“Only a few days had passed since the Hebrews had made a solemn covenant with God to obey His voice. They had stood trembling with terror before the mount, listening to the words of the Lord, ‘Thou shalt have no other gods before Me.’ The glory of God still hovered above Sinai in the sight of the congregation; but they turned away, and asked for other gods.”2

REACT

1. The people of Israel worshiped a golden calf. What idols do people worship in our time?

2. What are the consequences of worshiping idols or objects?

1. Ellen G. White, Patriarchs and Prophets, p. 305.

2. Ibid., p. 317.

Bernard Okoth, Kasarani, Nairobi, Kenya

wednesday AUGUST 7

Deut. 10:17–22

How-to The God of Gods



Worshiping in the twenty-first century could be tricky for many reasons. In an era when technology and resources have developed a great deal, we could easily get sidetracked if we use them in the wrong way.

However, with so many distractions out there, we still have a reason to worship God. One thing that stands out about God is that He is incomparable. In Deuteronomy 10:17–22, Moses speaks to Israel about the attributes of God that place Him above everything else. He begins by describing God as the Omnipotent God of gods.

With so many distractions out there, we still have a reason to worship God.

It is important to realize that God created the entire universe and everything that’s in it. However, knowing that is one thing, and doing what God wants is another. Nothing, seen or unseen, can match the value and the sovereignty of the Creator.

The Bible makes it clear that God executes “judgment for the fatherless and widow, and loveth the stranger, in giving him food and raiment” (Deut. 10:18). When we love God and worship Him as our Creator, we adopt the same attributes. We will have mercy toward the suffering and the oppressed; we will support the poor and clothe the orphans.

What does this tell us? As long as we uphold the rulership of God and His value in our lives as the Creator, we shall be able to extend acts of mercy and kindness to our fellow people in need. Even in an age where Satan works harder to deceive God’s people, we still have a reason to worship the God of gods. We worship Him for several reasons:

He is the Creator. God created all things. The planets, galaxies, and stars are all works of God. Above all, when we look at ourselves in the mirror, we see the image of God (Gen. 1:26, 27).

He loves us unconditionally. Regardless of how we feel towards Him, despite our prevailing circumstances, God loves us immeasurably. And He has a plan for our future (Jer. 29:11).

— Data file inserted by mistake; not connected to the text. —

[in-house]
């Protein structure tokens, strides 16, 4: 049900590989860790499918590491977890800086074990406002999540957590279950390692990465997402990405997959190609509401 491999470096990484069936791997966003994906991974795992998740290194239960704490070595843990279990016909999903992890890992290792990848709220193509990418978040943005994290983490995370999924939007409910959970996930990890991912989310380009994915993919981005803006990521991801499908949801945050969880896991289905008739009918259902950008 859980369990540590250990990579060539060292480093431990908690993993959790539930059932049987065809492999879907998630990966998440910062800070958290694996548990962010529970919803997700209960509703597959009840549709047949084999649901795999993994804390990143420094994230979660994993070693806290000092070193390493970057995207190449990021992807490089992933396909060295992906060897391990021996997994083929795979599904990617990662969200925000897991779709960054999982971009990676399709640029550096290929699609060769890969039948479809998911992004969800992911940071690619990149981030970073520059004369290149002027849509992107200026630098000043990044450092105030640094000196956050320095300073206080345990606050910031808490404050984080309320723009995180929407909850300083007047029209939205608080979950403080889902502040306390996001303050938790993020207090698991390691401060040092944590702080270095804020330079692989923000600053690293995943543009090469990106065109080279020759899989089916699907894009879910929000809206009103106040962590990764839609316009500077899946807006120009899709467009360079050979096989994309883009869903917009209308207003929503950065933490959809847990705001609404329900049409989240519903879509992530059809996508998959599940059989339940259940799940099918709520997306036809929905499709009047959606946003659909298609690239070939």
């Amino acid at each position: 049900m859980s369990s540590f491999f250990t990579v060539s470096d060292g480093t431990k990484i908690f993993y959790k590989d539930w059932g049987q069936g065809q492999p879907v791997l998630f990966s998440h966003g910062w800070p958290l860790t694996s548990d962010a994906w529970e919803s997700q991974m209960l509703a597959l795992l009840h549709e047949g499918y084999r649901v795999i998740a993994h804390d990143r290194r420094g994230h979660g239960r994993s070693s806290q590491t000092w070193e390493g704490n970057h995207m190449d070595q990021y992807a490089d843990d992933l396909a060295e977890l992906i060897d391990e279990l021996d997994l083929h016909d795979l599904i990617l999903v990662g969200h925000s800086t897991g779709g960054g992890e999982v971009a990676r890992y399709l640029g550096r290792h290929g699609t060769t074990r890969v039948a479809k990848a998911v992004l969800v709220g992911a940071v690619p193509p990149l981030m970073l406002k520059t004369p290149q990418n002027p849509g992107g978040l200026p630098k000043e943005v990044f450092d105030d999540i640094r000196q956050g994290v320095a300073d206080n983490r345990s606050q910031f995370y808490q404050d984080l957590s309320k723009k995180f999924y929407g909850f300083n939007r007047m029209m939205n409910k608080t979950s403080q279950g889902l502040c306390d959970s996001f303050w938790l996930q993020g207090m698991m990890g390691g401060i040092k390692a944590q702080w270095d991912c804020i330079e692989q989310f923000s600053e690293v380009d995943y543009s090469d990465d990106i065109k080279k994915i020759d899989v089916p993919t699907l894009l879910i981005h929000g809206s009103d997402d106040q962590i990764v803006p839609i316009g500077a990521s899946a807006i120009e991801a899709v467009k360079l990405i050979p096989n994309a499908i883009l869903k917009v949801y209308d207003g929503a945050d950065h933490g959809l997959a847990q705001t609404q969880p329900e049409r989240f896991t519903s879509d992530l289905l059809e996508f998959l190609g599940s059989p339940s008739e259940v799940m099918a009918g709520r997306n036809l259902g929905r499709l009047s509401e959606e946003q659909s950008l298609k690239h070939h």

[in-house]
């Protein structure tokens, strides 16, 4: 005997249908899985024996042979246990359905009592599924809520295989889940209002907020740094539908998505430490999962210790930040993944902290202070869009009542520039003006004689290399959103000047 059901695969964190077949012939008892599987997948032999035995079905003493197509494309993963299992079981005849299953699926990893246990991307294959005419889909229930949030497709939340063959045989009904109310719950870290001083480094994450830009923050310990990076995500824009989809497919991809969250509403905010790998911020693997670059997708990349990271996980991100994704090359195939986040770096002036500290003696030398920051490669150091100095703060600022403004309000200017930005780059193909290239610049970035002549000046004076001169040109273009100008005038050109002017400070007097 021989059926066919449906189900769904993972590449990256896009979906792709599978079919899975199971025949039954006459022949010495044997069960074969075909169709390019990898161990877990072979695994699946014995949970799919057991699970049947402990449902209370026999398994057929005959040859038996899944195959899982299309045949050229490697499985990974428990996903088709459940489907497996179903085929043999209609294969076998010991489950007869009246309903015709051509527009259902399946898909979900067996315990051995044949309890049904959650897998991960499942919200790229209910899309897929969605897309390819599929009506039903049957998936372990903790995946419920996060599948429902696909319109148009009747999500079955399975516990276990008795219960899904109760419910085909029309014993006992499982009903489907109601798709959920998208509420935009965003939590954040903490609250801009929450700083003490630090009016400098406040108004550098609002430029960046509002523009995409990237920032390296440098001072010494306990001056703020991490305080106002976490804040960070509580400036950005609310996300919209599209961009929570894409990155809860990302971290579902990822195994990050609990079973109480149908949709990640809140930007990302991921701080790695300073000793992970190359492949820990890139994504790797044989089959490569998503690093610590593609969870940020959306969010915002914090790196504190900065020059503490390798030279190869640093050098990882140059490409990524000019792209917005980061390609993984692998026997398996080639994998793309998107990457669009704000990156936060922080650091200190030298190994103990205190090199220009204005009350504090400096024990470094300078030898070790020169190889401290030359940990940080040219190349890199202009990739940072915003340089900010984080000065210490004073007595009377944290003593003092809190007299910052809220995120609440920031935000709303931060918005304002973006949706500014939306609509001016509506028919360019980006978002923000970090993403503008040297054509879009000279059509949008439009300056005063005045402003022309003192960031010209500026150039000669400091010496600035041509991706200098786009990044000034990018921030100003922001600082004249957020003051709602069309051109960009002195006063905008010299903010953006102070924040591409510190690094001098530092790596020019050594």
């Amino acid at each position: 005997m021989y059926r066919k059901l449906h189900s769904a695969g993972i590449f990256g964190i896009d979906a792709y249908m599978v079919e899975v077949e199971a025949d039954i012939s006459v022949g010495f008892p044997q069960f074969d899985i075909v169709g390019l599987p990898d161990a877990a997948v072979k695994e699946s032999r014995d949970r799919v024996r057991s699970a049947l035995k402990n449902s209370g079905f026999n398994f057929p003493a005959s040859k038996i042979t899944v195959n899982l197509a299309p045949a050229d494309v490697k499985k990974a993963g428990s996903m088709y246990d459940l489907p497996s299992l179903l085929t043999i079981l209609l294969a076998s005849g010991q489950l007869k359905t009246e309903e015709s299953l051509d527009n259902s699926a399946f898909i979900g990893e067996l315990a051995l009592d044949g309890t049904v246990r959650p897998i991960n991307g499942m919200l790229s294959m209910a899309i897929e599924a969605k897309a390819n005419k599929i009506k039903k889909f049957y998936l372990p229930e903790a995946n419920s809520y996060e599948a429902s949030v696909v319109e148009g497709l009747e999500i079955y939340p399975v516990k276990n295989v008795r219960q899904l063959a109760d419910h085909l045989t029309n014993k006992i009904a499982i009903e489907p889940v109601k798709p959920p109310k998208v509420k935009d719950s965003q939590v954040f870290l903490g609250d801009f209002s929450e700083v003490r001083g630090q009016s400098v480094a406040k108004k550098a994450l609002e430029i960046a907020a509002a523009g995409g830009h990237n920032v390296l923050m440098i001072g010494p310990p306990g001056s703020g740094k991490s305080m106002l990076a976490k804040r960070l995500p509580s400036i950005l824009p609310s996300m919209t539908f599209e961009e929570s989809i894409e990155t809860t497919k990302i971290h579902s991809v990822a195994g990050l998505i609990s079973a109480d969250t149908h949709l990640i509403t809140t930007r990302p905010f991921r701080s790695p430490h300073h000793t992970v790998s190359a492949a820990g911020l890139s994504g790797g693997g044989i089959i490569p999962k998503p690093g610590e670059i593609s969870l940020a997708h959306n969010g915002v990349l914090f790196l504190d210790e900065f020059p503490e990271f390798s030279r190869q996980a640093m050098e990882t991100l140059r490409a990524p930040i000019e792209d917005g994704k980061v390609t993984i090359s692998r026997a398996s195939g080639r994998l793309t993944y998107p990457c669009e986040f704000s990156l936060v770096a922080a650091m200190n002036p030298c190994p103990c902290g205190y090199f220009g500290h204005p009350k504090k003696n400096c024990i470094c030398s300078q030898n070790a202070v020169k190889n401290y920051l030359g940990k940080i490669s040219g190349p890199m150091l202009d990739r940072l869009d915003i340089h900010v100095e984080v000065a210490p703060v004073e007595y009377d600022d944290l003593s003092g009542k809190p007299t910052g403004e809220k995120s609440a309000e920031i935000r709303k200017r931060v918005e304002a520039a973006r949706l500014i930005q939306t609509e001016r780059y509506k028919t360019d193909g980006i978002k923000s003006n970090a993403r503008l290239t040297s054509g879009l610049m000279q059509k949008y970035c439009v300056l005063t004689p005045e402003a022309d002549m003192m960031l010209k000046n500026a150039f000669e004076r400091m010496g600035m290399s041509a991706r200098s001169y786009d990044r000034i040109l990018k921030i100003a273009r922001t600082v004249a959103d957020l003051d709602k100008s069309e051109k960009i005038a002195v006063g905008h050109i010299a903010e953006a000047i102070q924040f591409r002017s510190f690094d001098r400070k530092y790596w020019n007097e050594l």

He is faithful. God will remain faithful to us even when we’re unfaithful to Him. When we stray, He leads us back to Himself.

REACT

1. What other qualities of God do you know that cause us to worship Him?

2. How is God’s love evident in the lives of the less fortunate?

3. Why do you worship God?

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Jayne George, Homabay, Kenya

thursday AUGUST 8

Isa. 58:14

Opinion Worshiping as a Church



When we worship, we should exalt, glorify, honor, and praise God in a manner that is pleasing to Him. Through contrite submission and humble supplication, our worship must demonstrate our loyalty to God for giving us the opportunity to escape the bondage of sin.

Worshiping as a church plays an important role in rekindling the spiritual fire, as witnessed on the Day of Pentecost (Acts 2:1–4). It also brings us together to study God’s Word and to pray and fellowship. It’s one of the greatest ways of keeping God’s grace in our lives.

Worshiping as a church plays an important role in rekindling the spiritual fire.

Individual, private worship is not bad, but, as one author puts it, “There’s an element of worship and Christianity that cannot be experienced in private worship or by watching worship. There are some graces and blessings that God gives only in the ‘meeting together’ with other believers.”1

Here are some of the blessings we experience when we come together as a church to worship the Creator: Corporate worship awakens our spiritual vigor. When we worship together, we support each other. Unity in prayer can yield amazing results. Martin Luther once said, “At home, in my own house, there is no warmth or vigor in me; but in the church when the multitude is gathered together, a fire is kindled in my heart and it breaks its way through.”2

Community brings assurance. Being part of a church community assures us that we are one family in Christ. Worship in our local churches points to the worship in the collective church of which Christ is the head (Rev. 7:9). Corporate worship makes us advance in our faith. During community worship, we participate in building, encouragement, and consolation (1 Cor. 14:3). At the same time, worshiping together as a church helps us behold Christ together. “We all . . . are being transformed into the same image from one degree of glory to another” (2 Cor. 3:18, ESV).

REACT

1. When should we worship God corporately and when privately?

2. How does worshiping as a church help us execute social justice?

1. Donald S. Whitney, Spiritual Disciplines for the Christian Life (Colorado Springs, CO: NAVPRESS, 1991), p. 92.

2. David Mathis, “Kindle the Fire in Corporate Worship,” desiringGod (blog), May 19, 2014, https://www.desiringgod.org/articles/kindle-the-fire-in-corporate-worship.

Phyllis Nafula, Kakamega, Kenya

friday AUGUST 9

Exod. 20:2–6

Exploration Worship in Spirit and in Truth



CONCLUDE

God requires us to recognize His presence in our lives through worship. He wants us to render true worship that brings honor and glory to His name. If we worship Him in Spirit and truth, we can have a lasting connection with Him in our hearts, and this will be demonstrated in our actions. Besides, God has provided, in His Word, everything that we need for our spiritual growth and development. The truth in the Bible sets us free to worship God and to serve our fellow humans by His standards.

CONSIDER

CONNECT

Revelation 14:6, 7; Psalm 95:6; 1 Chronicles 16:29; John 4:24.

Ellen G. White, Selected Messages, bk. 2, pp. 16, 17.

David Peterson, Engaging With God, pp. 20–26.